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CedarLane doesn't have a very good record with us, running about 50:50 thumbs up and thumbs down. While the reviews we have here at DrGourmet.com have focused on the higher levels of sodium, it's what doesn't appear on the site that's the bigger problem: so many of their single-serving dishes are labelled 2 servings. This is simply obnoxious behavior from any frozen food company, but it's particularly bad when the item in question is a single burrito. Really? Somebody's only going to eat half of a burrito? Dream on.
Add to this our general dislike of reviewing breakfast foods: having a good breakfast is so easy that spending the money on questionable frozen foods just doesn't make sense. We have, however, reviewed a few (okay; more than a few) because people ask us to. But when I saw today's items in the freezer at our local Winn-Dixie, I was intrigued - and a little skeptical. Egg dishes don't usually freeze well: they tend to get grainy and mushy. But the numbers are surprisingly good, and yes, I double-checked to make sure these weren't 2 servings.
Wow. These are great. Not just good, but great.
Despite the presence of oven instructions, we chose to microwave these. Our testing microwave is a bit more powerful at 1200 watts than most people's, so as usual we chose the lower end of the 2 to 2 1/2 minutes recommended. As it happens, this yielded a frittata that was slightly cool when we touched the underside of the package, so back in it went for another 30 seconds, which made it hot all the way through. Bear this in mind if you have a less-powerful microwave.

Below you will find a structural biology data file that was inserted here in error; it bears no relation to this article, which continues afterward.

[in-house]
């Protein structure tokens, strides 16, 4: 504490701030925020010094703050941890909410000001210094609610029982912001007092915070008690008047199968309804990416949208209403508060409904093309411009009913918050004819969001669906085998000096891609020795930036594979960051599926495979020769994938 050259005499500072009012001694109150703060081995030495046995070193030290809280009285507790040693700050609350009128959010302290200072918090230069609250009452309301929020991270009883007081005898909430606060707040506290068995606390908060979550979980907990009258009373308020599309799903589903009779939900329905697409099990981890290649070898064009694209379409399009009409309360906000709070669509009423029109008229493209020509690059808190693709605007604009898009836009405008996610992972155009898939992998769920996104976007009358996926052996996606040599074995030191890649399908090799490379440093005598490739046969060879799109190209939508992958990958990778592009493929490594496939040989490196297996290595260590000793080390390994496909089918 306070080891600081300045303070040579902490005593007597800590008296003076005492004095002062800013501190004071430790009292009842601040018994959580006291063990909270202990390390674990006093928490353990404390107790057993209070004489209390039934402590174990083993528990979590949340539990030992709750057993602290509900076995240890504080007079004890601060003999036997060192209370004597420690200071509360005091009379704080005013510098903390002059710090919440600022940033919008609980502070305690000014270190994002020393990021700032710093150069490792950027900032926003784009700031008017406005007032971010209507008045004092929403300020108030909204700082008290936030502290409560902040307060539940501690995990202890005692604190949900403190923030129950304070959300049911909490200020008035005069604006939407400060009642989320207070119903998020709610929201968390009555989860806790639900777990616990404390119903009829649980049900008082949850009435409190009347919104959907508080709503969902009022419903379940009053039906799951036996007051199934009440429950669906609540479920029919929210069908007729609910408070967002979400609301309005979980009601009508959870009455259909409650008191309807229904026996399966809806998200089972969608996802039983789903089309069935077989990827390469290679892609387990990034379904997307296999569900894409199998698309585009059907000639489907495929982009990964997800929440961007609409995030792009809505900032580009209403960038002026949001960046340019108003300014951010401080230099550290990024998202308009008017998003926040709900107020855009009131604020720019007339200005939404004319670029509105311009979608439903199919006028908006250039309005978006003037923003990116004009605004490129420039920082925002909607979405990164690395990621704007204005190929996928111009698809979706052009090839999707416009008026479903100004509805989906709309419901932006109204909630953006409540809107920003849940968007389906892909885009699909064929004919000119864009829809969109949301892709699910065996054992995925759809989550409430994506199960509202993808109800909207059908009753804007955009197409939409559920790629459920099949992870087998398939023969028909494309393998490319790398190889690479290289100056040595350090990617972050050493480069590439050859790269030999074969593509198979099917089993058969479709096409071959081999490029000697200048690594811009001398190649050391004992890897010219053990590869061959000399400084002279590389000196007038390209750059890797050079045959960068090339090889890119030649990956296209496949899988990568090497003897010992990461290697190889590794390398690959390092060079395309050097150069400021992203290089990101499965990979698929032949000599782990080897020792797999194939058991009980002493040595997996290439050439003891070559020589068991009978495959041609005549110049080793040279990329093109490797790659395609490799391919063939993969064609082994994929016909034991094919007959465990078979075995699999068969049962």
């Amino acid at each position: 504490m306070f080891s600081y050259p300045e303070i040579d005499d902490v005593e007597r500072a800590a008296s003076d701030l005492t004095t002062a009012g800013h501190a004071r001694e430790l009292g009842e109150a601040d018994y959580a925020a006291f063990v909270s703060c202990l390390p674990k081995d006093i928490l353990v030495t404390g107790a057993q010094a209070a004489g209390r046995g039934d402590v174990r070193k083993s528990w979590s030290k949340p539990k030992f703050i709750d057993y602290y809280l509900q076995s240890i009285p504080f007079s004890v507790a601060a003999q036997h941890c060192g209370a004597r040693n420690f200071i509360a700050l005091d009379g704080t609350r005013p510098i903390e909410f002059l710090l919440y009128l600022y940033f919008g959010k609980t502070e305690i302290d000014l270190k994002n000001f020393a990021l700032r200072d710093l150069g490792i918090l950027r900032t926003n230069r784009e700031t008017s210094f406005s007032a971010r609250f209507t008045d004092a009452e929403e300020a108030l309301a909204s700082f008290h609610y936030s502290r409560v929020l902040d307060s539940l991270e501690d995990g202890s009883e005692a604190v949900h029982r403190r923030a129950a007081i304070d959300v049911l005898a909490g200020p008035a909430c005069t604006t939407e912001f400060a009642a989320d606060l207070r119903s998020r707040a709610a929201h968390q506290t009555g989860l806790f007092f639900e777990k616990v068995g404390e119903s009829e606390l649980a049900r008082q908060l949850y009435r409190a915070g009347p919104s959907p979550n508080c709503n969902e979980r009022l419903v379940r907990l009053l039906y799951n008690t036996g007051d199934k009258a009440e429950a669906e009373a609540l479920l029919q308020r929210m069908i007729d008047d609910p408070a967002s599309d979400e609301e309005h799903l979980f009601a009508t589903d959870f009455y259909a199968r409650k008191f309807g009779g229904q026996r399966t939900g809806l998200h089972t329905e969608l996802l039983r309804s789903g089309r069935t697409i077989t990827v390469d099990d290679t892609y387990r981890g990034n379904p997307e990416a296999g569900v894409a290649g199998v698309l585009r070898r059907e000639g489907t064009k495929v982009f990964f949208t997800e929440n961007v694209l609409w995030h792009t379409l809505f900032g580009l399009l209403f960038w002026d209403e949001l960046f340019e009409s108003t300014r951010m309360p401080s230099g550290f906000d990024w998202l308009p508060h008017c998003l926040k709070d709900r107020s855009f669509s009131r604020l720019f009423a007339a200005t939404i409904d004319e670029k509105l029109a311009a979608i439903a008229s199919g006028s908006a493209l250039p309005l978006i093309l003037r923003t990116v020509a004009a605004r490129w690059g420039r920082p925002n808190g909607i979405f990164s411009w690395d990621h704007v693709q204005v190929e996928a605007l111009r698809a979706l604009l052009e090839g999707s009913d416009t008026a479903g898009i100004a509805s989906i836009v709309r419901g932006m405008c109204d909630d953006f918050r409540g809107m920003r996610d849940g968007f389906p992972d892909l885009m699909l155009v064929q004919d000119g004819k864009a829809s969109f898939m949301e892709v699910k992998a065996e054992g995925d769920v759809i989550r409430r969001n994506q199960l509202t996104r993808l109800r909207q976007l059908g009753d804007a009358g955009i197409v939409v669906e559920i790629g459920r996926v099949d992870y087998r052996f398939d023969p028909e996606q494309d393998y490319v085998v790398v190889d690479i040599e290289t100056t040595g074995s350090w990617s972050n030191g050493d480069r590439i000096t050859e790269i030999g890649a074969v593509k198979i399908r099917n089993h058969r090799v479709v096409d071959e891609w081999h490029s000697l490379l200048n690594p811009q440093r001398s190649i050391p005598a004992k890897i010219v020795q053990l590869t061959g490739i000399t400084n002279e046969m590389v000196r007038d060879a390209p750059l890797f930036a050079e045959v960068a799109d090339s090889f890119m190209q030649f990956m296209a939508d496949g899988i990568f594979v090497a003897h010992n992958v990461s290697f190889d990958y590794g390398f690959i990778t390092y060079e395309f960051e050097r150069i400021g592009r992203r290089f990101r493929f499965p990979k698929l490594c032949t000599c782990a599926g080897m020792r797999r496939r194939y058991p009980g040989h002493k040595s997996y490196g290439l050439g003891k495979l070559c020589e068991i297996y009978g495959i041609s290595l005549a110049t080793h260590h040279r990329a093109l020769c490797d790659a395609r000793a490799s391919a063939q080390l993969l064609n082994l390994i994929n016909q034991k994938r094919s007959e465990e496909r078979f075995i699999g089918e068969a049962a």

Both varieties we tested use scalloped potatoes as the crust, which is a great decision, and not only because it means it's gluten-free. People seem to like potatoes with their breakfasts, and with a potato crust you have everything in one convenient package. When we first forked into the Spinach & Roasted Tomato frittata we immediately encountered resistance and feared for a moment that there might be far too much potato for the amount of egg mixture. This wasn't the case: the potatoes are simply not overcooked to mush and add a bit of texture. And speaking of texture, as we expected the eggs are indeed a little grainy, but it's not nearly as bad as it could be. It might be worthwhile to try this in the oven just to see if that might make a difference.
There's plenty of shredded spinach to add its characteristic bitterness to the sweet roasted tomatoes, and the herbing is spot on. Just enough oregano without being overpowering. With 160 calories, 300 milligrams of sodium, and an exceptional amount of fiber (5 grams) to go with its 10 grams of protein, having one of these for breakfast will definitely hold you until lunch.
The panel liked the Roasted Chile & Cheese frittata even better than the Spinach & Roasted Tomato (the panel does like its spicy food). The same scalloped potato crust is filled with strips of roasted poblano peppers and a savory mixture of Monterey Jack and fat free cheddar cheeses. This is actually one of the few times that I've seen fat free cheese used well in a frozen meal - fat free cheese just doesn't melt very well and the flavor isn't often very good. That just isn't the case, here - the cheddar is sharp and savory and the Jack clearly helps with the creamy mouthfeel. Add a touch of onion and garlic and you have truly one of the best breakfast meals we've had here at Dr. Gourmet.
I want to make a special point of the numbers: the Roasted Chile & Cheese frittata has 200 calories - about 65% more than the Spinach & Roasted Tomato version - but only 65% of the other's sodium (Roasted Chile & Cheese: 190mg sodium with 5g fiber and 12g protein; Spinach & Roasted Tomato: 300mg). First, it's true that spinach needs a bit of salt to really bring out its flavor. Second, foods with stronger flavors, like roasted poblanos, will often get by with far less salt. Something to keep in mind for your own cooking.
Said the panel: "Forget McDonald's!"
Reviewed: June 3, 2016